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16.03.2016 | Melanomas | Ausgabe 8/2016

Annals of Surgical Oncology 8/2016

SPECT/CT Improves Detection of Metastatic Sentinel Lymph Nodes in Patients with Head and Neck Melanoma

Annals of Surgical Oncology > Ausgabe 8/2016
MD Brandon C. Chapman, MD Ana Gleisner, MD Jennifer J. Kwak, MS Patrick Hosokawa, MD Alessandro Paniccia, MD Justin S. Merkow, MD Phillip J. Koo, MD Csaba Gajdos, MD Nathan W. Pearlman, MD Martin D. McCarter, MD Nicole Kounalakis



A positive sentinel lymph node (SLN) is the most important prognostic factor for predicting survival in cutaneous melanoma. This study aimed to evaluate how the addition of single-photon emission computed tomography (SPECT) and computed tomography (CT) to planar lymphoscintigraphy (PL) alters SLN identification, yield, and localization of metastatic nodes in head and neck melanoma.


This retrospective review examined patients undergoing SLN biopsy for cutaneous melanoma of the head and neck between July 2003 and December 2015. Patient demographics and pathologic outcomes were compared for patients undergoing SPECT-CT versus PL. A multivariable logistic regression analysis was used to identify factors associated with the identification of a positive SLN.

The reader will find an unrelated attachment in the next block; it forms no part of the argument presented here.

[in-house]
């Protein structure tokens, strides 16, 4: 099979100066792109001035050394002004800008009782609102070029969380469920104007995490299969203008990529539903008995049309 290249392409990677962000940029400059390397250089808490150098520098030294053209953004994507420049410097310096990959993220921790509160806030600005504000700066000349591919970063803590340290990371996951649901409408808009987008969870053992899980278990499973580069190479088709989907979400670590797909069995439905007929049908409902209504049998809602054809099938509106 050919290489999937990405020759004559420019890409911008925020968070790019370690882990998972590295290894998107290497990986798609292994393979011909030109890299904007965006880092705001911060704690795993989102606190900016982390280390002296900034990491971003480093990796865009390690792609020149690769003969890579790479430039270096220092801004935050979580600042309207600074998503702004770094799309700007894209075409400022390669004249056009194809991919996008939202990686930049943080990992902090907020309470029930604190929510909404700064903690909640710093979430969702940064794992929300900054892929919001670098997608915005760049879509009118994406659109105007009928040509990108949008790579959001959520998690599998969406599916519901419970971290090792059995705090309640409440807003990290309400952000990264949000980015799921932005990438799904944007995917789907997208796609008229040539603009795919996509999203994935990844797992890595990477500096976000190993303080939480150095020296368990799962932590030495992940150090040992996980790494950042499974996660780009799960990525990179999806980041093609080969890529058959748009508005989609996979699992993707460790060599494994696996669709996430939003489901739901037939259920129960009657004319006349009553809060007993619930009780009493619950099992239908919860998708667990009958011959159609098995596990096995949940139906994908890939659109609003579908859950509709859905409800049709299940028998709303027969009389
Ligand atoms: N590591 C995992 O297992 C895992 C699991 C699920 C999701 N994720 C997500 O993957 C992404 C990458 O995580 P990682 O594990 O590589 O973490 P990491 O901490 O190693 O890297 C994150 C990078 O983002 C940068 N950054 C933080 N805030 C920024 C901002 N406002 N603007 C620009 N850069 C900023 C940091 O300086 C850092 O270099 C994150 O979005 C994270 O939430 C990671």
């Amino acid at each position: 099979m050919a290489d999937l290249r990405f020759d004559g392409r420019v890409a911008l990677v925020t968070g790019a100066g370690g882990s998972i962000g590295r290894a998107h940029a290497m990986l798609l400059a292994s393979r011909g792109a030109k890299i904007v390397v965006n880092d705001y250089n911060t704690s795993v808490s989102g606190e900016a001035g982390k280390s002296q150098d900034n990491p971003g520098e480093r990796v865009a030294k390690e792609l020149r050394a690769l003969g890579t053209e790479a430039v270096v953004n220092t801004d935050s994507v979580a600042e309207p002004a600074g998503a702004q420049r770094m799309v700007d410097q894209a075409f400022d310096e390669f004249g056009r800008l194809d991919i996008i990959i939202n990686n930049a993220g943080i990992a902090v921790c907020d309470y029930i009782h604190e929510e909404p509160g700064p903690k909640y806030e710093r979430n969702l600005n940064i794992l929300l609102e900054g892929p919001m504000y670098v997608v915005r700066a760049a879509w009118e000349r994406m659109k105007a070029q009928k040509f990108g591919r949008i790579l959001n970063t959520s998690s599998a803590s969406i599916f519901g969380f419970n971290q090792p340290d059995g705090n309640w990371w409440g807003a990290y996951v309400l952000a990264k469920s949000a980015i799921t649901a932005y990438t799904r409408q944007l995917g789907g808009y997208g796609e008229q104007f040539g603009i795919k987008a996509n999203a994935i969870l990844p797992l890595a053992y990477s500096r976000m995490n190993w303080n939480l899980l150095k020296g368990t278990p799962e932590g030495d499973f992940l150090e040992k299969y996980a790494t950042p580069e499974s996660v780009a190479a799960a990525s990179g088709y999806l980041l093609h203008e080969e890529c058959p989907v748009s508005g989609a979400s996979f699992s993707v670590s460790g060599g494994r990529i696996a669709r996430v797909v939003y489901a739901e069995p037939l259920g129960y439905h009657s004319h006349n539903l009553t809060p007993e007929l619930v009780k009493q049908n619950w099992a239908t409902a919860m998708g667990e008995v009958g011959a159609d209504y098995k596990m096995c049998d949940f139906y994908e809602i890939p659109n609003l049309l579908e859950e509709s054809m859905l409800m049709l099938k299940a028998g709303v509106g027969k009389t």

Among 176 patients undergoing SLN biopsy, 91 underwent PL and 85 underwent SPECT-CT and PL. The patients in the SPECT-CT group were older than the PL patients (p = 0.050) but the groups did not differ in gender (p = 0.447), Breslow thickness (p = 0.744), or total number of SLNs identified (p = 0.633). As shown by the multivariate regression analysis, only Breslow thickness [odds ratio (OR) 1.47; 95 % confidence interval (CI) 1.17–1.84] and SPECT-CT (OR 3.58; 95 % CI 1.24–10.4) were associated with a positive SLN.


The use of SPECT-CT for patients with head and neck cutaneous melanoma significantly increases the likelihood of retrieving a positive SLN. Long-term follow-up evaluation is needed for further definition of the impact that SPECT-CT has on recurrence and survival.

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